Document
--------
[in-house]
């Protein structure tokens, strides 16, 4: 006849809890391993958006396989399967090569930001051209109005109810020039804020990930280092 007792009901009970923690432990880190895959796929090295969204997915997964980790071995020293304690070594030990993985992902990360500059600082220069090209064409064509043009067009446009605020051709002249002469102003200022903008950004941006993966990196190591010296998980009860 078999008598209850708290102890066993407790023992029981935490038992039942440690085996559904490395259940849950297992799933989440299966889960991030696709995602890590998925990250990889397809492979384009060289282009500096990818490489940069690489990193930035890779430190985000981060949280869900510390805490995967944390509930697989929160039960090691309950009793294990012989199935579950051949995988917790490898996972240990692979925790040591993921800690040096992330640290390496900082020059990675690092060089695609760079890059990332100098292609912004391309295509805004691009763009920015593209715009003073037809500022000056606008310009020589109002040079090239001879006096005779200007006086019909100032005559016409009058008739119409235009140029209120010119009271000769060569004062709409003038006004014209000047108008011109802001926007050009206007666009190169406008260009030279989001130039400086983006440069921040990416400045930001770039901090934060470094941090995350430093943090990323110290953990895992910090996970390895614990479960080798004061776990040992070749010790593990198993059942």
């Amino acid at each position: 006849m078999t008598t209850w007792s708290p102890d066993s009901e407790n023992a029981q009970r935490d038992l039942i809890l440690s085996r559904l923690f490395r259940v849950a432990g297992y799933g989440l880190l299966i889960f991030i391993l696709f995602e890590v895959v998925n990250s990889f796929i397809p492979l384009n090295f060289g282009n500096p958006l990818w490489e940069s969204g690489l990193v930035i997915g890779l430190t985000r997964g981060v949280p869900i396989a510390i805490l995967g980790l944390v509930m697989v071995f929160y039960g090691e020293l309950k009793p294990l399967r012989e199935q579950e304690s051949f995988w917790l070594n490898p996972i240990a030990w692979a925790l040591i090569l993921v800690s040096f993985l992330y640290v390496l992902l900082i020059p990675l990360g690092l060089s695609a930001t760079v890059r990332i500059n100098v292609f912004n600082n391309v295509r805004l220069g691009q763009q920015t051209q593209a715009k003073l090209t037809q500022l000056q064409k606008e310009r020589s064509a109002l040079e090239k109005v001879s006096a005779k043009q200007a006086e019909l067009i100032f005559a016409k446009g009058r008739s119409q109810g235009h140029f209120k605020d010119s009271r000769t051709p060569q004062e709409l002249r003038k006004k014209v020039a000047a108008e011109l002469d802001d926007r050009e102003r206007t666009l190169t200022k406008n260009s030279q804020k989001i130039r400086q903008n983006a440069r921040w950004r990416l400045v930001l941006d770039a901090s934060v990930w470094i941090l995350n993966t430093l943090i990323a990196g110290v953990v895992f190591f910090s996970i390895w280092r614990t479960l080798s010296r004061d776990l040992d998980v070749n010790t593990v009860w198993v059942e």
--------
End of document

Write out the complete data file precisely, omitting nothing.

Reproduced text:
[in-house]
């Protein structure tokens, strides 16, 4: 006849809890391993958006396989399967090569930001051209109005109810020039804020990930280092 007792009901009970923690432990880190895959796929090295969204997915997964980790071995020293304690070594030990993985992902990360500059600082220069090209064409064509043009067009446009605020051709002249002469102003200022903008950004941006993966990196190591010296998980009860 078999008598209850708290102890066993407790023992029981935490038992039942440690085996559904490395259940849950297992799933989440299966889960991030696709995602890590998925990250990889397809492979384009060289282009500096990818490489940069690489990193930035890779430190985000981060949280869900510390805490995967944390509930697989929160039960090691309950009793294990012989199935579950051949995988917790490898996972240990692979925790040591993921800690040096992330640290390496900082020059990675690092060089695609760079890059990332100098292609912004391309295509805004691009763009920015593209715009003073037809500022000056606008310009020589109002040079090239001879006096005779200007006086019909100032005559016409009058008739119409235009140029209120010119009271000769060569004062709409003038006004014209000047108008011109802001926007050009206007666009190169406008260009030279989001130039400086983006440069921040990416400045930001770039901090934060470094941090995350430093943090990323110290953990895992910090996970390895614990479960080798004061776990040992070749010790593990198993059942």
């Amino acid at each position: 006849m078999t008598t209850w007792s708290p102890d066993s009901e407790n023992a029981q009970r935490d038992l039942i809890l440690s085996r559904l923690f490395r259940v849950a432990g297992y799933g989440l880190l299966i889960f991030i391993l696709f995602e890590v895959v998925n990250s990889f796929i397809p492979l384009n090295f060289g282009n500096p958006l990818w490489e940069s969204g690489l990193v930035i997915g890779l430190t985000r997964g981060v949280p869900i396989a510390i805490l995967g980790l944390v509930m697989v071995f929160y039960g090691e020293l309950k009793p294990l399967r012989e199935q579950e304690s051949f995988w917790l070594n490898p996972i240990a030990w692979a925790l040591i090569l993921v800690s040096f993985l992330y640290v390496l992902l900082i020059p990675l990360g690092l060089s695609a930001t760079v890059r990332i500059n100098v292609f912004n600082n391309v295509r805004l220069g691009q763009q920015t051209q593209a715009k003073l090209t037809q500022l000056q064409k606008e310009r020589s064509a109002l040079e090239k109005v001879s006096a005779k043009q200007a006086e019909l067009i100032f005559a016409k446009g009058r008739s119409q109810g235009h140029f209120k605020d010119s009271r000769t051709p060569q004062e709409l002249r003038k006004k014209v020039a000047a108008e011109l002469d802001d926007r050009e102003r206007t666009l190169t200022k406008n260009s030279q804020k989001i130039r400086q903008n983006a440069r921040w950004r990416l400045v930001l941006d770039a901090s934060v990930w470094i941090l995350n993966t430093l943090i990323a990196g110290v953990v895992f190591f910090s996970i390895w280092r614990t479960l080798s010296r004061d776990l040992d998980v070749n010790t593990v009860w198993v059942e």